And here we are, in February of 2019 already… 1/12 of the year has already been and gone. This week it’s been a little quiet in the world of Amazon Web Services, but there’s still been several announcements and releases this week that will help those building and developing in the World of AWS. This article continues the weekly series we are doing this year to help customers with a brief overview of the happenings within the AWS world over the last week to try and help surface some of the more important announcements. As always, this is not meant to be an exhaustive list of all the updates and changes to the AWS eco-system, but simply a summary of changes that might have an impact on the business and trends we at Kloud are seeing within the industry. If you would like to talk to somebody about how you might be able to leverage some of these new technologies and services, please feel free to reach out using the contact link at the top of the page.

The key take away’s from this week are:

  • Amazon ECS and Amazon ECR now have support for AWS PrivateLink
  • Amazon RDS for PostgreSQL Now Supports T3 Instance Types
  • AWS CodeBuild Now Supports Accessing Images from Private Docker Registry

AWS PrivateLink support in ECS and ECR

Kicking this off for this week is the announcement last Friday that Amazon Elastic Container Service (ECS) and Amazon Elastic Container Repository (ECR) now have support for AWS PrivateLink. For those who are not aware, “AWS PrivateLink is a networking technology designed to enable access to AWS services in a highly available and scalable manner, while keeping all the network traffic within the AWS network. When you create AWS PrivateLink endpoints for ECR and ECS, these service endpoints appear as elastic network interfaces with a private IP address in your VPC.

Prior to this announcement, if you had EC2 instances that required access to an ECR repository or the ECS control plane, they needed to communicate with them across the public internet. While this isn’t a problem for most people, it does mean that some traffic previously had to leave your trusted network to gain access to some of your AWS services. With the addition of AWS PrivateLink support, your resources can now access these services via your PrivateLink resulting in a simplified networking solution. This capability will be particularly helpful for those organisations running outbound white listing on your internet connectivity. This new feature is available now in all ECS and ECR region. It’s important to note that AWS PrivateLink support in AWS Fargate is coming soon. If you’d like to know more about how to setup your AWS PrivateLink with ECS and/or ECR resources, you can visit the AWS Blog article available here.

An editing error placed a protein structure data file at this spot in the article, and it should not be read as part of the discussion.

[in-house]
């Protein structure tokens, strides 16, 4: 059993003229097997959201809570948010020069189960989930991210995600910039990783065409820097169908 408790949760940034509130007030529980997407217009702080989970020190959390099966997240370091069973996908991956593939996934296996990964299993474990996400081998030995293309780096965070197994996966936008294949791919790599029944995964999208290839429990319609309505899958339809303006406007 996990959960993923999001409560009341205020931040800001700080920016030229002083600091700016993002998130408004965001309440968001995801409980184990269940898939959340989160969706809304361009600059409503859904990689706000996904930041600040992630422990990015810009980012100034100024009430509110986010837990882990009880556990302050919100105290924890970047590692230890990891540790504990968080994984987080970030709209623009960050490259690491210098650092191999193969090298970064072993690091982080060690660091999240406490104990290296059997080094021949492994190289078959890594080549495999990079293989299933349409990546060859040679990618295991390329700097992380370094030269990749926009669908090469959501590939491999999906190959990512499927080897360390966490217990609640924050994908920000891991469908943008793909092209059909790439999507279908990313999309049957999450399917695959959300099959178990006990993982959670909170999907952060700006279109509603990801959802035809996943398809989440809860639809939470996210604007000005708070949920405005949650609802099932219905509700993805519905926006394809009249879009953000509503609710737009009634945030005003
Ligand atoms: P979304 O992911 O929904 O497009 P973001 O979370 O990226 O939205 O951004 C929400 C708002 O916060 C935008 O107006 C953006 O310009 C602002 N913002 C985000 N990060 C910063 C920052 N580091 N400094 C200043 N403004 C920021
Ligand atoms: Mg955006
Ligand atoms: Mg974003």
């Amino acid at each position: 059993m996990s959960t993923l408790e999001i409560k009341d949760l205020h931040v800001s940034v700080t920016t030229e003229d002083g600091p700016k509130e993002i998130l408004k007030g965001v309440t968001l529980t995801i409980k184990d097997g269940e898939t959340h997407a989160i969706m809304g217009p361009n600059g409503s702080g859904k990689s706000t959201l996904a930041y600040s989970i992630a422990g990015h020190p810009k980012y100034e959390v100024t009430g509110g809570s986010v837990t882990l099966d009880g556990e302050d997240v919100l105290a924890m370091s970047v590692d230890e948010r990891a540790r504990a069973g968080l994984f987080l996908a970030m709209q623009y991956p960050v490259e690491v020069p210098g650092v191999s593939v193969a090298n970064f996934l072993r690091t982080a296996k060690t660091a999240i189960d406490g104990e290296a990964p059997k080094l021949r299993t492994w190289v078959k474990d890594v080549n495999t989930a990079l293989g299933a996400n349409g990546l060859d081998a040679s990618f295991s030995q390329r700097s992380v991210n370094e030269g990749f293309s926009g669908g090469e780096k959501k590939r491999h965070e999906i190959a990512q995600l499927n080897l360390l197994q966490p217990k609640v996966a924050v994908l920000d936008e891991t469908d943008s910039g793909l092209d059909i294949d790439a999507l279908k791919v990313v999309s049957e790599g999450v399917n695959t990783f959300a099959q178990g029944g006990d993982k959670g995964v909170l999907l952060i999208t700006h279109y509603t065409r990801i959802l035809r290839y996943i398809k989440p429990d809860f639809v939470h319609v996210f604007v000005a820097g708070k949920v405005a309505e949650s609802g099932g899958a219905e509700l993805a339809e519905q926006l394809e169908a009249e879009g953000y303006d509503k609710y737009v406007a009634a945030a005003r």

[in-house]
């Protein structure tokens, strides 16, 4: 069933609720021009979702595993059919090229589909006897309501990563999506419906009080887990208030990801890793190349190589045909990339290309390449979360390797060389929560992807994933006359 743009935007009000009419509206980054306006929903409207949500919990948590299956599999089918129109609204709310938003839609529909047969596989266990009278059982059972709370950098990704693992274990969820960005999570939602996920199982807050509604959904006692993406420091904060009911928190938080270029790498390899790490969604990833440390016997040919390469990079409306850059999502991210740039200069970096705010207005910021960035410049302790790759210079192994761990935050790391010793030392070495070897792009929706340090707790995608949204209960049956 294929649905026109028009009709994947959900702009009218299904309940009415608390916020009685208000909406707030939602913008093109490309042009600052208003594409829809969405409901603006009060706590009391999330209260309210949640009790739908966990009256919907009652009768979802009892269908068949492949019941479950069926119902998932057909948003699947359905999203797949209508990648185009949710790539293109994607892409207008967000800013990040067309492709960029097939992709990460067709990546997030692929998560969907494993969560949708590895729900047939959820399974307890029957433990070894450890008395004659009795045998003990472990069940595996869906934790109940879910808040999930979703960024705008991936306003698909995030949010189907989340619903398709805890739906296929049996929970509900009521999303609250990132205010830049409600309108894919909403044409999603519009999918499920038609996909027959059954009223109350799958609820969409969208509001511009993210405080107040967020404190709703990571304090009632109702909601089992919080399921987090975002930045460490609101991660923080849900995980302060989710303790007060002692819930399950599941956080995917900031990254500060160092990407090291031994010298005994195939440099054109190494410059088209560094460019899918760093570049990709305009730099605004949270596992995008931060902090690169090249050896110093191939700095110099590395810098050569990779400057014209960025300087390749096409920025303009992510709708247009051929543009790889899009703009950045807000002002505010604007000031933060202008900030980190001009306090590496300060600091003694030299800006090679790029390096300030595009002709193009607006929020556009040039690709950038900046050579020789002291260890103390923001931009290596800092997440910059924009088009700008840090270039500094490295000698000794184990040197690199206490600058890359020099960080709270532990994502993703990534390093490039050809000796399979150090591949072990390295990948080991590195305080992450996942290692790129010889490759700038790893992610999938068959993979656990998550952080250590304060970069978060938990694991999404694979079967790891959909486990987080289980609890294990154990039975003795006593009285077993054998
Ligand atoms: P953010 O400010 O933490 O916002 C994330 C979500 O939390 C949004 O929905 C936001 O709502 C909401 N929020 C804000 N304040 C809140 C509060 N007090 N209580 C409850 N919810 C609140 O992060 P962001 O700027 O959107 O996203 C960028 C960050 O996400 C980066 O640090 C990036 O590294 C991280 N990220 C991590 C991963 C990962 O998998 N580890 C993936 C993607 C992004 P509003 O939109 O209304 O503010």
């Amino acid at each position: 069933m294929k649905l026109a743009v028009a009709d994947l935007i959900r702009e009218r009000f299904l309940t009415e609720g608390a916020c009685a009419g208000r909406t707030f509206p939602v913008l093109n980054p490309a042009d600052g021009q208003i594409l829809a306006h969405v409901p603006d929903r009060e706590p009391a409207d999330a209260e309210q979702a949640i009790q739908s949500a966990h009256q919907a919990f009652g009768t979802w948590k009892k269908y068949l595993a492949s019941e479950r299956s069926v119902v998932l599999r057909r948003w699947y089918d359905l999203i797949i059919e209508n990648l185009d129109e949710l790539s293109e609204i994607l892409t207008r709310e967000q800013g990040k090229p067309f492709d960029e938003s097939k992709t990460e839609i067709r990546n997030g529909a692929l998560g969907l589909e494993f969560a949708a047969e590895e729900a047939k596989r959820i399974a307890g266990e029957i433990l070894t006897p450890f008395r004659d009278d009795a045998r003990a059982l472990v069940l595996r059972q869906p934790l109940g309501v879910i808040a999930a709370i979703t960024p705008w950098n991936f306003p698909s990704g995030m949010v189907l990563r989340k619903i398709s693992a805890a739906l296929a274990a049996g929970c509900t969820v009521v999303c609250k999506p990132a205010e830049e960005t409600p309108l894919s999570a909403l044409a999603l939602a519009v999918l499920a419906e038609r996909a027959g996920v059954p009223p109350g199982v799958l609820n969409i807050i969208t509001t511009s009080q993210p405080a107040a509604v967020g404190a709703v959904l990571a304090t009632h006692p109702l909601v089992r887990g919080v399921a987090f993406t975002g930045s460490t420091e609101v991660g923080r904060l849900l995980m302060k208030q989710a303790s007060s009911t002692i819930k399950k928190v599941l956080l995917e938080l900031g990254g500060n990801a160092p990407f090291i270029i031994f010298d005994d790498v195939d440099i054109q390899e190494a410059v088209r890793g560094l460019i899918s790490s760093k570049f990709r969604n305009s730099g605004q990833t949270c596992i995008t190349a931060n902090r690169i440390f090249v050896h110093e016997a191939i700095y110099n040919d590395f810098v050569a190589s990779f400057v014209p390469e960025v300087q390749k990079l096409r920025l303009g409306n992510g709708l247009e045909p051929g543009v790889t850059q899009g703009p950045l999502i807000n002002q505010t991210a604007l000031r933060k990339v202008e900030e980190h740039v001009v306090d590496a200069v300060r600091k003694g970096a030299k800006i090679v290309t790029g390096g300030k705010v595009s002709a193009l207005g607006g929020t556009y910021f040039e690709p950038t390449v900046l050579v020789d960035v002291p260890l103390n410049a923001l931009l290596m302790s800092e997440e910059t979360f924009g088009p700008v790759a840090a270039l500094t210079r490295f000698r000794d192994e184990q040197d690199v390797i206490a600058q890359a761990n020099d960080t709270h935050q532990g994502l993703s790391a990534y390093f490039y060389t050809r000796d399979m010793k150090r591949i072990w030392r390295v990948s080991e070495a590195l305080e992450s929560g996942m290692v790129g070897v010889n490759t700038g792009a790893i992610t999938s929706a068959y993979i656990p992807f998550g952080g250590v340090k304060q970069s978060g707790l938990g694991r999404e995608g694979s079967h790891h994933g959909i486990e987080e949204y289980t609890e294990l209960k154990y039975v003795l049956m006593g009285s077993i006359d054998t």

Amazon RDS for PostgreSQL Now Supports T3 Instance Types

Next cab off the rank for this week is another announcement from last Friday when AWS announced that PostgreSQL now support running on T3 Instances. If your currently running PostgreSQL version 9.6.9 (or higher) or 10.4 (or higher) you can transition to the new instance type via the AWS Management Console. For those who might not be aware, the T3 instances where released last year and are the next generation of the burstable instance types. If you haven’t already taken a look or trailed at the T3 series, I recommend that you do as we have typically seen savings when compared to the T2 series.

The addition of the T3 support to Amazon RDS for PostgreSQL is available now in all regions other than US-GovCloud, Mumbai and Osaka. It’s also important to note that (quoting from the AWS RDS Pricing Page) “Amazon RDS T3 DB instances run in Unlimited mode, which means that you will be charged if your average CPU utilisation over a rolling 24-hour period exceeds the baseline of the instance. CPU Credits are charged at $0.075 per vCPU-Hour. The CPU Credit pricing is the same for all T3 instance sizes across all regions and is not covered by Reserved Instances.”

AWS CodeBuild Now Supports Accessing Images from Private Docker Registry

Previously when using AWS CodeBuild, you where only able to access Docker images from public DockerHub repositories or those stored in Amazon Elastic Container Repository (ECR). With this announcement, you can now leverage any private Docker repository either within your Virtual Private Cloud (VPC) or on the public internet (note that if you want to access a repository within a VPC, you will need to configure the VPC setting within your CloudBuild Project).

This functionality leverages AWS Secrets Manager, where you can store the required credentials for accessing your private repository. This functionality is available in all CodeBuild region today. For instructions on how to get your CodeBuild project working with your private repository, visit the AWS CodeBuild documentation available here.

And that’s it for the AWS update for Friday the 1st of February 2019. Please keep an eye out for our weekly updates on the happenings within the AWS Eco-system and for the upcoming article on getting started with AWS WorkLink.




Amazon Web Services